Mrs. Dunwoody: To ask the Secretary of State for Transport what discussions he has held with local authorities about the timetable for introducing new parking regulations by October 2007; what estimate he has made of the costs to local authorities of the purchase of new hardware and software to prepare for the changeover; and what targets he has set for replying to parking authorities who submit queries on the new traffic management arrangements. 
Gillian Merron: The timetable has been discussed with the group advising the Department, which includes representatives from local authorities and the local authority associations, and it is on their advice that there is a long period of time between the regulations completing their passage through Parliament and coming into force in late 2007. The Departments draft regulatory impact assessment, as amended following consultation in July 2006, makes clear that there may be some up-front costs for the transition from decriminalised (DPE) to civil parking enforcement (CPE). These costs include training and IT costs. The amount will depend on the contract that the local authority has with its IT supplier. The Departments target for replying to letters is 15 working days for those from MPs and 20 working days for those from other correspondents.
Mrs. Dunwoody: To ask the Secretary of State for Transport what timetable has been agreed for the establishment of a transitional regime for local authorities to migrate their existing parking regulations from the Road Traffic Acts to the Traffic Management Act 2004; what template has been established to enable local authorities to issue identical parking documents; and what consultation he has held with local authorities on the proposed changes in their parking procedures.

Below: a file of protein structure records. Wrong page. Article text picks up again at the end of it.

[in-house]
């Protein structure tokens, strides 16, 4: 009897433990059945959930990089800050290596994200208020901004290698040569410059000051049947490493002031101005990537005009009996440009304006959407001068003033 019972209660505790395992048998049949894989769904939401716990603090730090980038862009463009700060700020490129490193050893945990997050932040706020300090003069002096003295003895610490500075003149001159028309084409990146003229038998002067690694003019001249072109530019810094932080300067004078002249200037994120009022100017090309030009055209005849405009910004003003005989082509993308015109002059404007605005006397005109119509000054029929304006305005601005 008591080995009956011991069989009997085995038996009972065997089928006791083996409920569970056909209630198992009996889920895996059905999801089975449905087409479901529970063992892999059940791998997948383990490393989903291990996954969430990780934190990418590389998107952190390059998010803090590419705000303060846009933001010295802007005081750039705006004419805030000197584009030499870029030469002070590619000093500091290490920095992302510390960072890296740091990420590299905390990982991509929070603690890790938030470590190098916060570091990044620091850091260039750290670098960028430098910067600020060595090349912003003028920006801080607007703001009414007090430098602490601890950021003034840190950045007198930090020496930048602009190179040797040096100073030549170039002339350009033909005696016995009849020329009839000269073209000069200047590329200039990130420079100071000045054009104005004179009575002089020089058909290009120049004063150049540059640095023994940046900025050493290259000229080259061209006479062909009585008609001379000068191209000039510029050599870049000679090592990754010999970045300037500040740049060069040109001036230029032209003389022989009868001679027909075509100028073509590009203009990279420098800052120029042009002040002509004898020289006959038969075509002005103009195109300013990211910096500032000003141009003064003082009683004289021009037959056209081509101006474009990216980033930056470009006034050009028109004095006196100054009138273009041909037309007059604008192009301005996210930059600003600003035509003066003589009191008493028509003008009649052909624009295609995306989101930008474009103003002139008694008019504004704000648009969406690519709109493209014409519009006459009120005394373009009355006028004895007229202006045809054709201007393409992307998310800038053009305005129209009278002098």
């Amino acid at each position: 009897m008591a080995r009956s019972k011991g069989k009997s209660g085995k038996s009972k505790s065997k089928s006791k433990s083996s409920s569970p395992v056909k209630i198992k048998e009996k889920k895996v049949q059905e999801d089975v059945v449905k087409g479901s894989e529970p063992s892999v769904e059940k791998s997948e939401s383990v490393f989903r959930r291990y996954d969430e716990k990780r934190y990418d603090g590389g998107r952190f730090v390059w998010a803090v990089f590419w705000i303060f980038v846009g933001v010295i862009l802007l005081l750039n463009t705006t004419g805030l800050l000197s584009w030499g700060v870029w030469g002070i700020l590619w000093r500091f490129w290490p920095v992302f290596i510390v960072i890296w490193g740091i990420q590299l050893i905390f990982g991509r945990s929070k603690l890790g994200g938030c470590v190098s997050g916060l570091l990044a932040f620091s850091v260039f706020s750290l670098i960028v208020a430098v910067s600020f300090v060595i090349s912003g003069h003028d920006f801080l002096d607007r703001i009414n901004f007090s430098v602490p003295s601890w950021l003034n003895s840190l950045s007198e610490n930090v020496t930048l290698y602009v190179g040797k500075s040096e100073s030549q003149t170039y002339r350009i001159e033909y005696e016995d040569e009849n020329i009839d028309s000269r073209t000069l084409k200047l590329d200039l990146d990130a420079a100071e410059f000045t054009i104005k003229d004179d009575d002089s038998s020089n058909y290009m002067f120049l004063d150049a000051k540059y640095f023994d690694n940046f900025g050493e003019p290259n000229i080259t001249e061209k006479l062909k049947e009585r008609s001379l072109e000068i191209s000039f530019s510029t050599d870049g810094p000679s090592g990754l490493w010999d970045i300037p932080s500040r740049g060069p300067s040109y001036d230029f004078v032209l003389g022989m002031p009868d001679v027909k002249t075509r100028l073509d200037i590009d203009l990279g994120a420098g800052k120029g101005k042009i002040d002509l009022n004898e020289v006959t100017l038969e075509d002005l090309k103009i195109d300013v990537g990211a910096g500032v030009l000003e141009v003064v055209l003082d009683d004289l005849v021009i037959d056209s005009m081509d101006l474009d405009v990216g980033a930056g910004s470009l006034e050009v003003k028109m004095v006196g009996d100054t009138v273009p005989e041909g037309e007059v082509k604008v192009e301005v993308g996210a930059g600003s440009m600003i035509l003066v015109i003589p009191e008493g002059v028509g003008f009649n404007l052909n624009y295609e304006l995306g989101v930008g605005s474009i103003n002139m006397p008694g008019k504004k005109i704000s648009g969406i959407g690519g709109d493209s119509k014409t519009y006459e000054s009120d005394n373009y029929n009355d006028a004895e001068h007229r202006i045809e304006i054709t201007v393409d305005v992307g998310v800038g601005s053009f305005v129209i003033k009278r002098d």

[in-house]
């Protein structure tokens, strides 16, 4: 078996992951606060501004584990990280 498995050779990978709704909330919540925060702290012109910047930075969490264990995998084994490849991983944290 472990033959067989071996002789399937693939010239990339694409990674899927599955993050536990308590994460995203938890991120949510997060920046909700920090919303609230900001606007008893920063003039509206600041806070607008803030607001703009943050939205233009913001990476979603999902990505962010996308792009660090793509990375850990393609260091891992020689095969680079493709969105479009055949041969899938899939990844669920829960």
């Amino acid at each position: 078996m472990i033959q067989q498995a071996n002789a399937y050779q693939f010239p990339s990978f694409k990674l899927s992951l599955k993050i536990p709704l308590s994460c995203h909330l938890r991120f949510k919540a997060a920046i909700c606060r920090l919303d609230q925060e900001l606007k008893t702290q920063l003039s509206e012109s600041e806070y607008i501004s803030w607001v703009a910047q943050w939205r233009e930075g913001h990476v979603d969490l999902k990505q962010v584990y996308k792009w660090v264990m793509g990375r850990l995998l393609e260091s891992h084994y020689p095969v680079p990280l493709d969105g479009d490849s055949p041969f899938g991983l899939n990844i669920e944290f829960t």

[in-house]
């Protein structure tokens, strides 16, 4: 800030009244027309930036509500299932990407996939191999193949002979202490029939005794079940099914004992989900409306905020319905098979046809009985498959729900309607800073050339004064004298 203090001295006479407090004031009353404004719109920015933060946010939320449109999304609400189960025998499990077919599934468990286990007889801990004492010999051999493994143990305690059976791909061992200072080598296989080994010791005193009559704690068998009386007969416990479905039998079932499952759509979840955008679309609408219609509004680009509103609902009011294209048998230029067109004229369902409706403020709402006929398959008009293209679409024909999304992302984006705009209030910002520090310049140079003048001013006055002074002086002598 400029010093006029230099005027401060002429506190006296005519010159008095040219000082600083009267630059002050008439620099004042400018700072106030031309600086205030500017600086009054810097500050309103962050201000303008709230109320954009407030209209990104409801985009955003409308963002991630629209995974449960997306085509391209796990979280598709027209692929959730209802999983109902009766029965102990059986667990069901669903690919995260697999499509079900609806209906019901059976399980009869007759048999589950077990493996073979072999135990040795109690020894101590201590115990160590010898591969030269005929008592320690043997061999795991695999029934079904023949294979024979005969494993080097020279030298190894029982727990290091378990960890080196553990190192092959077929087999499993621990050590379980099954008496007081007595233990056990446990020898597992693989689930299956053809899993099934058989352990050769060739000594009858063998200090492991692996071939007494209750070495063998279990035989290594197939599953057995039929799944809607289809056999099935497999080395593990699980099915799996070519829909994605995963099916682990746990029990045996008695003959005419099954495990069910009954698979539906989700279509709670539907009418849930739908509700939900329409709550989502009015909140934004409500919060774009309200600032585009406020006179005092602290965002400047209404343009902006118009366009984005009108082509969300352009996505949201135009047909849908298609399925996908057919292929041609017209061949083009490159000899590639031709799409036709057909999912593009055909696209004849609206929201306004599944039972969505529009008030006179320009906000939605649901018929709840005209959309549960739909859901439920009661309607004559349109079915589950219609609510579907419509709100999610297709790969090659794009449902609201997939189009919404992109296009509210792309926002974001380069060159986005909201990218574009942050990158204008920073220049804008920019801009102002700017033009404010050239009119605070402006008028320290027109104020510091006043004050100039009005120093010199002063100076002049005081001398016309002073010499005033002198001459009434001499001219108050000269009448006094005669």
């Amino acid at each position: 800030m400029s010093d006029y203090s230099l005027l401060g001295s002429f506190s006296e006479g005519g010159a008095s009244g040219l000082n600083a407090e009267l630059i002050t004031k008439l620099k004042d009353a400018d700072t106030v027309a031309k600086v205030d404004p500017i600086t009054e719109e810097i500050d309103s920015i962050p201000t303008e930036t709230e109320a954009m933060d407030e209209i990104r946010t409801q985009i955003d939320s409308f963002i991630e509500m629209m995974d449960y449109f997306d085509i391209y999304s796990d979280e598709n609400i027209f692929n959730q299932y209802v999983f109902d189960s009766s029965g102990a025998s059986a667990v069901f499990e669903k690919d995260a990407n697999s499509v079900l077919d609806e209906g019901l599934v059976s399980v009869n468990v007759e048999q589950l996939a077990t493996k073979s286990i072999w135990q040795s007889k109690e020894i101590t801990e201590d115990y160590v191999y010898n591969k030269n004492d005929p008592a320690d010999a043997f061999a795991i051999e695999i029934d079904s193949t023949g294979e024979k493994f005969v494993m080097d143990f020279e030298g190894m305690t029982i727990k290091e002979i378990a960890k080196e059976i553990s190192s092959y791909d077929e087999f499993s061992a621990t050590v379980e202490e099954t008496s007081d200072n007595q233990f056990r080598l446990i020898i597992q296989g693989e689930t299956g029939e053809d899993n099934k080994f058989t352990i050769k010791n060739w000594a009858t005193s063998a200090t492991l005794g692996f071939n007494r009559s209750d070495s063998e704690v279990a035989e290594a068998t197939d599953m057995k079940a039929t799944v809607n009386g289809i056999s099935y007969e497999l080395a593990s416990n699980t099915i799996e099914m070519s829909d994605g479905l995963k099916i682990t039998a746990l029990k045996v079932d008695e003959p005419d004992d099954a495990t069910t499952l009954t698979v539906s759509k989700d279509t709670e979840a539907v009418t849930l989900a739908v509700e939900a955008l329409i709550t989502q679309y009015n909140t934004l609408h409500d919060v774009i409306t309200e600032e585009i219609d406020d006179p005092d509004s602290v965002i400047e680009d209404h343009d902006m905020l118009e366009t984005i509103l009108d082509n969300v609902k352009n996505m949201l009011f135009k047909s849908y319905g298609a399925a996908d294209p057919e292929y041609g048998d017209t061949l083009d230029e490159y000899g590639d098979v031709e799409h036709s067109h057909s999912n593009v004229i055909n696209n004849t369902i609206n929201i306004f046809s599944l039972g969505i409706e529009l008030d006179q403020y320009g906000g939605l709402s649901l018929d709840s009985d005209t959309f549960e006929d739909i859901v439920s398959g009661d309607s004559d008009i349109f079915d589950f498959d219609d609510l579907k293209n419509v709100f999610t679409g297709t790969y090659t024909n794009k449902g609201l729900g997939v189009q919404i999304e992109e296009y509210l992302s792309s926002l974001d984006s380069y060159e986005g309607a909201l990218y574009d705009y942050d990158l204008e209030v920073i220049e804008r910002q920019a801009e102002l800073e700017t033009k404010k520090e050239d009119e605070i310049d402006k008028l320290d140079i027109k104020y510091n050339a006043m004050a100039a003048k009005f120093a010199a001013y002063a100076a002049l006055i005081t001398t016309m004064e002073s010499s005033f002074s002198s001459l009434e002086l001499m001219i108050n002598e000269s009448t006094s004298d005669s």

Gillian Merron: The Department consulted a range of groups and individuals, including local authorities, in July 2006 about draft regulations and statutory guidance to implement the parking provisions in part 6 of the Traffic Management Act 2004. The responses to that consultation are under consideration and we plan to lay the regulations in Parliament early this year and bring them into force in late 2007. The regulations and guidance will make clear to local authorities the information that their parking documents must contain and the information that the Secretary of State recommends they contain.
Mr. Hancock: To ask the Secretary of State for Transport pursuant to the answer of 14 December 2006, Official Report, column 1269W, on passenger transport authorities, if he will provide the details of each of the applications he is considering. 
Gillian Merron: 60 appeals were lodged with the Secretary of State against the reimbursement arrangements set up by the travel concession authority in respect of concessionary travel schemes introduced on 1 April 2006. Determinations have been made for 16 of these, and 15 appeals were withdrawn. Subsequently, a further three appeals have been made following variations to local schemes during the 2006-07 financial year.
It would not be appropriate to give full details of each of the applications while they are under consideration. However, for those where a decision is pending, a list of the schemes appealed against, and the applicants for each, are listed in the following table:
|Next Section||Index||Home Page|